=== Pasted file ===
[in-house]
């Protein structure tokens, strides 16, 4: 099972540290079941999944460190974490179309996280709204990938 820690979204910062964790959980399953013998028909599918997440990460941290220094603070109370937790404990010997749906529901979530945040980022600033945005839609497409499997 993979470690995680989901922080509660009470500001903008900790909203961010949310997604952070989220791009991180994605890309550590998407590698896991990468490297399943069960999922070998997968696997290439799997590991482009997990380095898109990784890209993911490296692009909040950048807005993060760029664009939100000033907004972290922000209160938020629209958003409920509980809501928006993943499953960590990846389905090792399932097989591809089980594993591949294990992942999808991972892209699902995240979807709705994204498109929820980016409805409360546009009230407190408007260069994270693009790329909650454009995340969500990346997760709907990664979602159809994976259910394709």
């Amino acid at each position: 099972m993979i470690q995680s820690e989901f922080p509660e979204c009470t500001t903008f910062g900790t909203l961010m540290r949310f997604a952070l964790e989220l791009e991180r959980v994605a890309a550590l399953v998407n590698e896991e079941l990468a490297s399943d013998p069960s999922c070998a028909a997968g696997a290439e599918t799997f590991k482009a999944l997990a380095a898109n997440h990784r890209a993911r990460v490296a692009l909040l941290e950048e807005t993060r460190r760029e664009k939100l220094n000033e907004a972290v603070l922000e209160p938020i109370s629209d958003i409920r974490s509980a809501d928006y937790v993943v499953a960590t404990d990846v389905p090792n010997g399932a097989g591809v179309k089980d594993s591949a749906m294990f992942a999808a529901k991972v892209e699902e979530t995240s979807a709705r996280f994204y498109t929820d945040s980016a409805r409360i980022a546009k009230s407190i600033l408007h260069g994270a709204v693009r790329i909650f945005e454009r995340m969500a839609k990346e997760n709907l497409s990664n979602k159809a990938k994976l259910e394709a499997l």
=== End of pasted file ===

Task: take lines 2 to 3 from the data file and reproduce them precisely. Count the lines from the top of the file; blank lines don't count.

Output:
């Protein structure tokens, strides 16, 4: 099972540290079941999944460190974490179309996280709204990938 820690979204910062964790959980399953013998028909599918997440990460941290220094603070109370937790404990010997749906529901979530945040980022600033945005839609497409499997 993979470690995680989901922080509660009470500001903008900790909203961010949310997604952070989220791009991180994605890309550590998407590698896991990468490297399943069960999922070998997968696997290439799997590991482009997990380095898109990784890209993911490296692009909040950048807005993060760029664009939100000033907004972290922000209160938020629209958003409920509980809501928006993943499953960590990846389905090792399932097989591809089980594993591949294990992942999808991972892209699902995240979807709705994204498109929820980016409805409360546009009230407190408007260069994270693009790329909650454009995340969500990346997760709907990664979602159809994976259910394709």
């Amino acid at each position: 099972m993979i470690q995680s820690e989901f922080p509660e979204c009470t500001t903008f910062g900790t909203l961010m540290r949310f997604a952070l964790e989220l791009e991180r959980v994605a890309a550590l399953v998407n590698e896991e079941l990468a490297s399943d013998p069960s999922c070998a028909a997968g696997a290439e599918t799997f590991k482009a999944l997990a380095a898109n997440h990784r890209a993911r990460v490296a692009l909040l941290e950048e807005t993060r460190r760029e664009k939100l220094n000033e907004a972290v603070l922000e209160p938020i109370s629209d958003i409920r974490s509980a809501d928006y937790v993943v499953a960590t404990d990846v389905p090792n010997g399932a097989g591809v179309k089980d594993s591949a749906m294990f992942a999808a529901k991972v892209e699902e979530t995240s979807a709705r996280f994204y498109t929820d945040s980016a409805r409360i980022a546009k009230s407190i600033l408007h260069g994270a709204v693009r790329i909650f945005e454009r995340m969500a839609k990346e997760n709907l497409s990664n979602k159809a990938k994976l259910e394709a499997l």